One photographer’s quest to unearth the hidden history of Moscow’s Soviet labour camp

3 December 2021

Photographer Maria Gosteva first heard stories about Dmitlag, one of Moscow’s Soviet-era labour camps, when she was still too young to comprehend their meaning. Her grandmother would tell her about a ravine not far from their house where people would disappear. It was only when Gosteva had grown up that she realised that these stories were not fairy tales, but instead they outlined real experiences of the mass repressions carried out by former Soviet leader Joseph Stalin. Today, her project Ravine explores the complex ways in which history permeates our lives – especially when the past is hidden, traumatic, or told by multiple conflicting voices.

“The actual ravine my grandmother used to tell stories about, the Golosov Ravine, is located in the Kolomenskoye Nature Reserve in the Nagatinsky Zaton area in the southeast of Moscow,” Gosteva explains. “During my research, I discovered that this was the location of one of the first sections of the Dmitrovsky labour camp — otherwise known as Dmitrovlag or Dmitlag for short — created in the 1930s to build the Moscow-Volga Canal. The canal was widely used by Soviet propaganda. One of its aims was so-called “reforging” — correctional education through labour. After the works were complete, some of the prisoners were executed, some were sent to other labour camps, and some were placed into other jobs. I’ve lived in this area since I was born, and yet knew nothing about it”.

This lack of knowledge, the sense of a void where the history should have been, has a powerful presence in Gosteva’s project. Ravine offers a vision of history which at times seems too close up to make sense of the whole picture: grainy film stills, anonymous archival photographs, close up shots of the grassy ravine slopes in the dark. It’s a deep dive into a story which is both personal and collective.

“I used various sources: the area’s history on Wikipedia, the work of local historians, dubious investigations on YouTube, websites exploring the ‘mysticism’ of the nature reserve, my family’s photographic archives,” the photographer explains. “Most of the information about the labour camp I found on the website of a local history project dedicated to the Moscow Canal. Its creators are not professional historians, but people born and based around the canal. I also used stills from a 1937 documentary, Moscow-Volga by Rafail Gikov, which was created and used for Soviet propaganda.”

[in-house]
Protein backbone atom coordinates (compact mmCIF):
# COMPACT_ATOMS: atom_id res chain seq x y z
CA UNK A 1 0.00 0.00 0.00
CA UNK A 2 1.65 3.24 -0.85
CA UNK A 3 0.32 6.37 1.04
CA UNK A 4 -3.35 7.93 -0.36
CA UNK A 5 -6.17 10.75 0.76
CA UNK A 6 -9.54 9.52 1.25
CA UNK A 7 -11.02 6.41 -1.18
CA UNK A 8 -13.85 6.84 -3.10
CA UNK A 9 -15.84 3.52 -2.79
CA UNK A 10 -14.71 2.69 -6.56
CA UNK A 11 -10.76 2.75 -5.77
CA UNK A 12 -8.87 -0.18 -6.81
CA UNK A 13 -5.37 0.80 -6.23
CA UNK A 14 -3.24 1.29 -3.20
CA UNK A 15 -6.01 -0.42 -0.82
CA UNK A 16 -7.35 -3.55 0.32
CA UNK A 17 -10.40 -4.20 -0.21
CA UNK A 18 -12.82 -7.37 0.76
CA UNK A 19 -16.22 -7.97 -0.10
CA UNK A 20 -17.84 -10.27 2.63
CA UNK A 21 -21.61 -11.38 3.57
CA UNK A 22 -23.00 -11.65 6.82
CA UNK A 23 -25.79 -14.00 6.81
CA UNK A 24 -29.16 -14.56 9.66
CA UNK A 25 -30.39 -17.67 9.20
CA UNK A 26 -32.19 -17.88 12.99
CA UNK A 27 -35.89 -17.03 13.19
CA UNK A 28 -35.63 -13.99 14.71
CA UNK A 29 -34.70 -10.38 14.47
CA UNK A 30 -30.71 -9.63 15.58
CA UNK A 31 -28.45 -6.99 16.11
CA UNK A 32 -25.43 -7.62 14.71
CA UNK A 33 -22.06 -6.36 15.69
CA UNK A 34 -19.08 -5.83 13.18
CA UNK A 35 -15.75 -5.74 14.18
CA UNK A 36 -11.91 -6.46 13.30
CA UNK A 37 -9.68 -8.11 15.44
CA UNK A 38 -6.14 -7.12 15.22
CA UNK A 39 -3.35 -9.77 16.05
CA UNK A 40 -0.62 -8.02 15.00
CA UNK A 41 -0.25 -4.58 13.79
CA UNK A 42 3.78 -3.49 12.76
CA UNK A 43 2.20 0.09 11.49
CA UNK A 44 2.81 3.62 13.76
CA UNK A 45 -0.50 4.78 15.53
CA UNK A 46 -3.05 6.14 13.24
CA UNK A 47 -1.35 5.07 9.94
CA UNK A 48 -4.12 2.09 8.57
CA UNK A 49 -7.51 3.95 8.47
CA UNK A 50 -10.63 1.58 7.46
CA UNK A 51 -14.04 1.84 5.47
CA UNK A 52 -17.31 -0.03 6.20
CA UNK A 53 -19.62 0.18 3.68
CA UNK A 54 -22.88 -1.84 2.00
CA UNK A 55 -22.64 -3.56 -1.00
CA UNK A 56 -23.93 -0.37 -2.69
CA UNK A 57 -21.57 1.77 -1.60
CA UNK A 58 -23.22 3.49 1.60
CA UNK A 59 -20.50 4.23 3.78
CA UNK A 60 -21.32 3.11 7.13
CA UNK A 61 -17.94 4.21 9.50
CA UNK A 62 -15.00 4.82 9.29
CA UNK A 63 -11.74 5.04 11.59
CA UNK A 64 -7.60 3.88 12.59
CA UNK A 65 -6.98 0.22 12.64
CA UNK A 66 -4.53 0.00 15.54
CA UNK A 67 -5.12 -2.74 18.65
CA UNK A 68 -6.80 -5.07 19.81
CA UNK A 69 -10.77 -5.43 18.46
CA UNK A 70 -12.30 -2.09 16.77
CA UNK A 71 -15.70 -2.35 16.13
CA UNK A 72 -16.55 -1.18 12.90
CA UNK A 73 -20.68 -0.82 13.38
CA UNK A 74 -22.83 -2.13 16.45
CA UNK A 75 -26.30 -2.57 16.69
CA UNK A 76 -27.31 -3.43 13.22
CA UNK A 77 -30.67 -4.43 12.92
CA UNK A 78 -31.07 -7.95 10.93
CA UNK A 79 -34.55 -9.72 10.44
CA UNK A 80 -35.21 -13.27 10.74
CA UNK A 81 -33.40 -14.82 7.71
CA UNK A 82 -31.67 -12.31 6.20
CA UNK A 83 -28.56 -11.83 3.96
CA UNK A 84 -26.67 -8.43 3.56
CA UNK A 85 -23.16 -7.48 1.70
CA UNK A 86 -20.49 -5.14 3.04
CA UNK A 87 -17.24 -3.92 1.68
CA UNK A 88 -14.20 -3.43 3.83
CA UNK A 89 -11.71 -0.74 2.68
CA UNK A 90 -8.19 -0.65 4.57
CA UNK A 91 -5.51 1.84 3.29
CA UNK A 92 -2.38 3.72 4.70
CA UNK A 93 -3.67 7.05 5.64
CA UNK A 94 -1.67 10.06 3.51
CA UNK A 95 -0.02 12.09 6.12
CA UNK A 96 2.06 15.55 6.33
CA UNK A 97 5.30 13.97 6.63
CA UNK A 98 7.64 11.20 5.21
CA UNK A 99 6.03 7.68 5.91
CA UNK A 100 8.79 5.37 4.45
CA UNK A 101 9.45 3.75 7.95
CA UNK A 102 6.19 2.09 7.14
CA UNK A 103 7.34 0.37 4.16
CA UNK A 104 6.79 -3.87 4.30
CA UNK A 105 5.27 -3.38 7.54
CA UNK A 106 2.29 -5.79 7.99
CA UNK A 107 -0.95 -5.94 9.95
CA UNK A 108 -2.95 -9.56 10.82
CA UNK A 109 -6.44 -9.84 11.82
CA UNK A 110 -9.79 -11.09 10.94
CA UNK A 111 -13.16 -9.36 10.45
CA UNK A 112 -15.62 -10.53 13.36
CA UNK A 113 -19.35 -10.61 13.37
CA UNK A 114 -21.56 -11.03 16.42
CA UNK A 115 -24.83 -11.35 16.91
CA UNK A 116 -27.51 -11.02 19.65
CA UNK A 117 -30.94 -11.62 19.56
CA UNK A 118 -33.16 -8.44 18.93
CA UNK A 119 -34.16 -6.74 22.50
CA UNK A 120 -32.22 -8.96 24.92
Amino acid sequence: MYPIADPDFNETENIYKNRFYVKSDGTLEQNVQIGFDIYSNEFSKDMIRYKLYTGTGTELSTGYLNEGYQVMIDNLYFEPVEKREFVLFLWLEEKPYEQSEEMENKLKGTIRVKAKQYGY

The topics Gosteva explores in her work span identity, memory, the subconscious, language, and power. In relation to these themes, Soviet history is a complicated and highly-politicised topic to work with: full of blanks and constantly being rewritten and rediscovered. Ravine is a process of unearthing this history at your doorstep, a reckoning with the fact that this history might have shaped you without your knowledge. As an acknowledgement of a personal perspective, Gosteva has added her own childhood picture to the project: “It’s from a time which I don’t remember very well. For me, returning to the past is connected to the search for my own wholeness”.

Ravine doesn’t offer concrete conclusions. Instead, it’s a valuable example of engaging with a complex and traumatic history from a personal and artistic perspective — and using that experience as a chance to shift your own narrative. “This project is a reflection on collective memory as a complex process with a multitude of authors. I use different kinds of imagery to combine several points of view, objects and places, creating associative links between them. What especially matters to me is all the things which remain untold. For example, in my grandmother’s archive, I have found an envelope labelled with the words, ‘photographs in which faces are unknown to me’. They might not be connected to the canal, but I unwillingly saw parallels there,” the photographer adds. “It was important to me to explore the problematic connection of memory and identity, present, future, and how much control we have over these things.”